Learn about all of the different types of winds

What is wind? What causes it?

Have you ever wondered why the trees swing back and forth? Do you ever wonder why you feel a cool breeze on your face at the beach? All of those things are caused by wind!

  • Wind is the movement of air caused by differences in air pressure

  • The greater the difference, the faster the wind moves

Local Winds - How is it created?

  • generally move short distances and can blow in any direction
  • caused by geographic that produce temperature differences
  • occur over small areas
  • heats up more

Local Winds - How Sea Breezes Blow

  • High pressure is created over the ocean during the day and low pressure over land due to uneven heating

  • Air moves from the ocean to the land creating a sea breeze
  • cools slower than land breezes
  • occur during the day
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Local Winds - How Land Breezes Blow

  • low pressure occurs over the ocean during the night and high pressure over the land due to the uneven heating of the earth
  • this causes wind to move from the land to the ocean creating a land breeze
  • cools quicker than sea breezes
  • occurs during the night
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Global Winds

  • the combination of pressure belts and the Coriolis Effect cause global winds
  • these are polar easterlies, prevailing westerlies, and trade winds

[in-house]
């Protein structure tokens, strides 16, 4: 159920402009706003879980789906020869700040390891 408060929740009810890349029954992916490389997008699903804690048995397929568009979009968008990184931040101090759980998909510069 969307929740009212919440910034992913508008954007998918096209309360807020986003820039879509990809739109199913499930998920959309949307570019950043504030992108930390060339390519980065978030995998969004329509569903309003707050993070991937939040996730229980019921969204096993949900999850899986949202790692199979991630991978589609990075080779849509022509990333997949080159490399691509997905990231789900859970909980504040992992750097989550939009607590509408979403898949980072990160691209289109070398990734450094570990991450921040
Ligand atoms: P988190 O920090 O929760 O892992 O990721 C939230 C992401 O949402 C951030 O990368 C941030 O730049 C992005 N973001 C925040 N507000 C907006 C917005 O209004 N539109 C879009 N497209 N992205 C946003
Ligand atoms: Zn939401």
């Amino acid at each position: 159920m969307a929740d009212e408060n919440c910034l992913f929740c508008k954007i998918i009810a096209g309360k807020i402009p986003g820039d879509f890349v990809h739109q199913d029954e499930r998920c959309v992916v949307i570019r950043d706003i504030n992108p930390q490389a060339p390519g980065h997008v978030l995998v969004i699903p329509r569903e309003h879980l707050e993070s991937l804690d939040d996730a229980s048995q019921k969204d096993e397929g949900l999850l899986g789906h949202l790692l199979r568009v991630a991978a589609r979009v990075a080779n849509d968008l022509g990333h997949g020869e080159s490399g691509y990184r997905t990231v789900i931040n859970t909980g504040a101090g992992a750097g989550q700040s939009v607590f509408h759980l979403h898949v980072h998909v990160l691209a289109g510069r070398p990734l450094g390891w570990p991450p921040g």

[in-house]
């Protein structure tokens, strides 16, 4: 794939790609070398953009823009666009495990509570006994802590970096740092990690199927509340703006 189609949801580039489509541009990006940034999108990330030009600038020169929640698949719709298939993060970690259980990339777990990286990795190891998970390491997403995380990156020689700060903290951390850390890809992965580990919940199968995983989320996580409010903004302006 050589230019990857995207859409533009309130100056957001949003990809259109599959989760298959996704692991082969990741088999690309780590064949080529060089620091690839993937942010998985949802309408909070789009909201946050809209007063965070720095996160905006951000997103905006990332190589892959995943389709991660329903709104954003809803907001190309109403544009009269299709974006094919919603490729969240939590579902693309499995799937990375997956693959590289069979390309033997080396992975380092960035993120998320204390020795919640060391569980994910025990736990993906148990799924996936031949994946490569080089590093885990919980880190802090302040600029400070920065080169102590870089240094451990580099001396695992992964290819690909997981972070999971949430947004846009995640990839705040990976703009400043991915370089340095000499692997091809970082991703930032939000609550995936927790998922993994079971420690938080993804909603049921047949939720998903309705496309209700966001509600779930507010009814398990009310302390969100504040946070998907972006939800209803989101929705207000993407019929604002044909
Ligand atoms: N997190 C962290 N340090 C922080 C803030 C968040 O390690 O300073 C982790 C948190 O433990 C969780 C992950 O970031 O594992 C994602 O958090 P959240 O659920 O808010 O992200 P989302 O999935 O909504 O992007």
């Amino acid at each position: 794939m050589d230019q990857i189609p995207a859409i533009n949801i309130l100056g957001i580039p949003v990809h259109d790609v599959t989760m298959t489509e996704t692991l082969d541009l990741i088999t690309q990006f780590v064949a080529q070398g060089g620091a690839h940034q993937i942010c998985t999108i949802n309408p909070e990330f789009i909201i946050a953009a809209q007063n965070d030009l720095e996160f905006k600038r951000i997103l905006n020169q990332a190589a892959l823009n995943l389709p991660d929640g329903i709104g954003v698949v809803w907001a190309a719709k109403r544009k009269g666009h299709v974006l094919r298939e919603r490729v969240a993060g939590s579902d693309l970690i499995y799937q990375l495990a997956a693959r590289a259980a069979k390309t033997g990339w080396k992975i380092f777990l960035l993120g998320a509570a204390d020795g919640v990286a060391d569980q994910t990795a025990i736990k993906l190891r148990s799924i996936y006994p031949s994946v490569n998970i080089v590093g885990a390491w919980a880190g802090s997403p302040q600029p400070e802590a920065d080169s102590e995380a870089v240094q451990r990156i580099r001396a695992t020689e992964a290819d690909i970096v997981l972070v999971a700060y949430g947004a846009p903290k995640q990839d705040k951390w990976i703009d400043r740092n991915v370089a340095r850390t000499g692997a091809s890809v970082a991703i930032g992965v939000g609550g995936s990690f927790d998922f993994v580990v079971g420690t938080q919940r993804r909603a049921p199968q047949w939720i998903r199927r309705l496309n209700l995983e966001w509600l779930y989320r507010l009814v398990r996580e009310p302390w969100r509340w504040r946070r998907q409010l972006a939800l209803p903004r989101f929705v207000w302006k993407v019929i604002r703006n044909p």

• occur over large areas
  • heats up less
  • there is a large convection current that occur between the equator and the poles

Global Winds - Horse Latitudes

  • occur at about 30 degrees north and south of the equator where the winds are very weak
  • most deserts on the earth are located here because of the dry air
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Global Winds - Trade Winds

  • winds that blow from 30 degrees almost to the equators
  • called trade winds because of their use by early sailors
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Global Winds - Polar Easterlies

  • wind belts that extend from the poles to 60 degrees latitude
  • formed from cold sinking air moving form the poles creating cold temperatures
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Global Winds - Prevailing Westerlies

  • wind belts found between 30 degrees and 60 degrees latitude
  • flows toward the poles from west to east carrying moist air over the United States
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